The next installment of a series on Joseph Portash, who helped fashion the township as a seasonal alternative for retirees who thought Florida was too far, and too hot for them to treat as a year-round home.
In the early 1990s, however, he became the central figure in a scandal that transformed his image from a reformer and innovator to that of a large-scale petty thief and burglar.
Every Thursday, we'll look back at the stories that told the tale of what happened, and how Manchester survived one of the worst corruption scandals in the state' history.
We'll also look at how Portash rose to prominence as an Ocean County freeholder and Manchester mayor, and then as an administrator who ushered in the cash cow known as "adult communities."
This installment looks at Portash's death, which even the most rational observers said was mysterious. It took place one month after the change in government took place.
JOSEPH S. PORTASH, ARCHITECT OF OCEAN RENAISSANCE, DIES IN MAINE AT 58
PUBLICATION: Star-Ledger, The (Newark, NJ)
SECTION: NEWS DATE: February 28, 1990
MANCHESTER TWP. ADMINISTRATOR PRAISED AS 'INNOVATIVE POLITICIAN'
Joseph S. Portash, a controversial politician who helped lead Ocean County during a period of rapid growth in the early 1970s, died early yesterday at his vacation home in Maine.
At the time of his death, he was the business administrator of Manchester Township, where he once served as mayor.
Portash, whose death from an apparent heart attack at 58 shocked many of his colleagues, was remembered as an innovative and powerful leader in the 14 years he served as Manchester Township mayor and then as an Ocean County freeholder.
His career as an elected official ended when he was accused of accepting $45,000 from a developer to influence his decisions on building applications. His 1976 conviction was thrown out on appeal, and a subsequent trial acquitted him of wrongdoing.
A former Ocean County planner, Portash served as Manchester Township business administrator since 1977. He had been appointed to a new three-year term in January.
Mayor Ralph Rizzolo said Portash oversaw the growth of the township from the mid-1960s to the present. Rizzolo said Portash took the town from some "real hard times" and transformed it into a progressive community.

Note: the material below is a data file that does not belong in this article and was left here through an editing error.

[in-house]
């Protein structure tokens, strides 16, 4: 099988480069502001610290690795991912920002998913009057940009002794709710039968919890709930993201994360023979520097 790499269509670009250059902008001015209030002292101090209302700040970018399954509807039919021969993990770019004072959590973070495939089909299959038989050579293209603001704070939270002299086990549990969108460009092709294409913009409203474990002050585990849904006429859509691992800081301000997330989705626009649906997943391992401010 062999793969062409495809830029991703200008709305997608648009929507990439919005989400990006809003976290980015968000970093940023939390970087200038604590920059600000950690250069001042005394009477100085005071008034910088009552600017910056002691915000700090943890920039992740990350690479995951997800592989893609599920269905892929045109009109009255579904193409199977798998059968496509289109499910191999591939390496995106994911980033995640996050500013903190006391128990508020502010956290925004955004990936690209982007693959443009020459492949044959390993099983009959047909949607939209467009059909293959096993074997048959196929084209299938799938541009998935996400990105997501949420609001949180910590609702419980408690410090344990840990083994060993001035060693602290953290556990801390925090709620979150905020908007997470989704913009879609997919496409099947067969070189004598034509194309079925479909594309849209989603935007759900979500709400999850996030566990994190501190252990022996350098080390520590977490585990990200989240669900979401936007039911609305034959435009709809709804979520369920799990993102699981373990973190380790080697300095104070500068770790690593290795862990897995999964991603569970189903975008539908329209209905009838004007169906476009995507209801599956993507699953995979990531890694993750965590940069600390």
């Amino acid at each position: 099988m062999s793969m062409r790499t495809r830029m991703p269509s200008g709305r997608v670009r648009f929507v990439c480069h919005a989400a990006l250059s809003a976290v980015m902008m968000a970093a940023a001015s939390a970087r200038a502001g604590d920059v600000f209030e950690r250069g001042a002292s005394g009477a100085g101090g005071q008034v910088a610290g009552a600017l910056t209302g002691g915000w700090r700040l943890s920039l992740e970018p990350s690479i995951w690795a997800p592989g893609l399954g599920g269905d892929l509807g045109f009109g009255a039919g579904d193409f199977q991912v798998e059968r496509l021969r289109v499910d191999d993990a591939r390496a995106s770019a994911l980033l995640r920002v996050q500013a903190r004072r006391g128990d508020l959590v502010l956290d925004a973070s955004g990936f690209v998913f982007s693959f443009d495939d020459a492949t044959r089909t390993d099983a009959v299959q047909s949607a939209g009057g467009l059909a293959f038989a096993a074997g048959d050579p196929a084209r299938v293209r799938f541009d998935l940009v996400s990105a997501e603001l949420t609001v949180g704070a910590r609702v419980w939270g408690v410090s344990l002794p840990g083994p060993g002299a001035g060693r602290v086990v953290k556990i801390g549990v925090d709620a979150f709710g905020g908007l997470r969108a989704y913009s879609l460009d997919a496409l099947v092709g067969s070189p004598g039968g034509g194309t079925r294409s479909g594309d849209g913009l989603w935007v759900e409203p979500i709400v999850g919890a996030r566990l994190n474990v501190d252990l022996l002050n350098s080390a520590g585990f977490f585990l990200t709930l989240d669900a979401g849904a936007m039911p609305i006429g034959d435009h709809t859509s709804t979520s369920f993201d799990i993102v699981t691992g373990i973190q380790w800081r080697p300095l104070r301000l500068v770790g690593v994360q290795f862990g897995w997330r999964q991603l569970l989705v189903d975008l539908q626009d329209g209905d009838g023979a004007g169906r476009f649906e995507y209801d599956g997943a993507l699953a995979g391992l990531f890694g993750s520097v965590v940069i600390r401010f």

"His will be very hard shoes to fill. It is a great loss for the township," Rizzolo said.
Flags were flown at half-staff yesterday in the township, and all municipal meetings were canceled.
Ocean County Surrogate Anthony G. Sussex worked with Portash when Sussex served on the Manchester Township committee for eight years. "Joe Portash was a man who educated those who came in contact with him. His insight of politics and his knowledge of public service was immense," Sussex said.
Joseph E. Buckelew, the chairman of the county Republican Party, served on the freeholder board with Portash during what Buckelew described as the "renaissance period" of the county. "There were so many firsts: The office on aging, the hiring of the first full-time county administrator, the consumer affairs department, the building of four vocational schools," Buckelew said.
Buckelew said Portash was "not the least bit bashful" about trying something new. "He was courageous in that sense - notwithstanding some reverses, political and otherwise. He was one of the most innovative politicians I've known since I've been in politics," Buckelew said.
Freeholder James Mancini agreed Portash was an astute, powerful politician. "For about five years he was the predominant Republican leader," Mancini said.
At a freeholder caucus yesterday, the board discussed honoring Portash with a memorial resolution. Buckelew expressed dismay at Portash's becoming a target of criticism recently in Manchester Township, which has the highest concentration of retirement communities in the state.
"He developed the senior citizen industry in Manchester and for many years was revered. There was always a standing ovation for Joe Portash if there were seniors in the room," Buckelew said.
Hundreds of senior citizens and other residents stopped a committee meeting last June to protest a salary ordinance, which the critics claimed would pay excessive salaries to Portash and certain other township employees.
The salary ordinance was later scrapped. However, a citizens group which formed in response to the ordinance later pushed to have a vote to change the township charter. A vote in January changed the form of government from partisan to nonpartisan.
The first elections under the new form of government will be held in May. Portash was a target of the group that pushed for the charter change. Portash had stated last year that he would retire to Maine in January, but instead was appointed to serve another three years as business administrator just prior to the charter change election.
Buckelew and others said they had never heard of Portash being ill and knew him to be an athletic man who loved sports. According to information released from the Northern Cumberland Hospital in Bridgton, Maine, Portash was dead when he arrived at the hospital at 6:45 a.m.
No information was released about the cause or circumstances of his death. Rizzolo said he was told it was from a heart attack. Portash was born in New Brunswick and attended schools in Metuchen.
He studied drafting for two years before serving as a paratrooper in the Army in Korea. He married the former Adelaide Kalinuk in 1958. Surviving are his wife; his mother, Irene Krovath Portash; five daughters, Kim Portash, Vawn Portash and Lisa Portash Baroska, all of Manchester, Heidi Sloboda of Bayonne and Daria Melbye of Waterford, Maine; and two grandchildren. Funeral arrangements will be by the Raymond Funeral Home in Bridgton, Maine.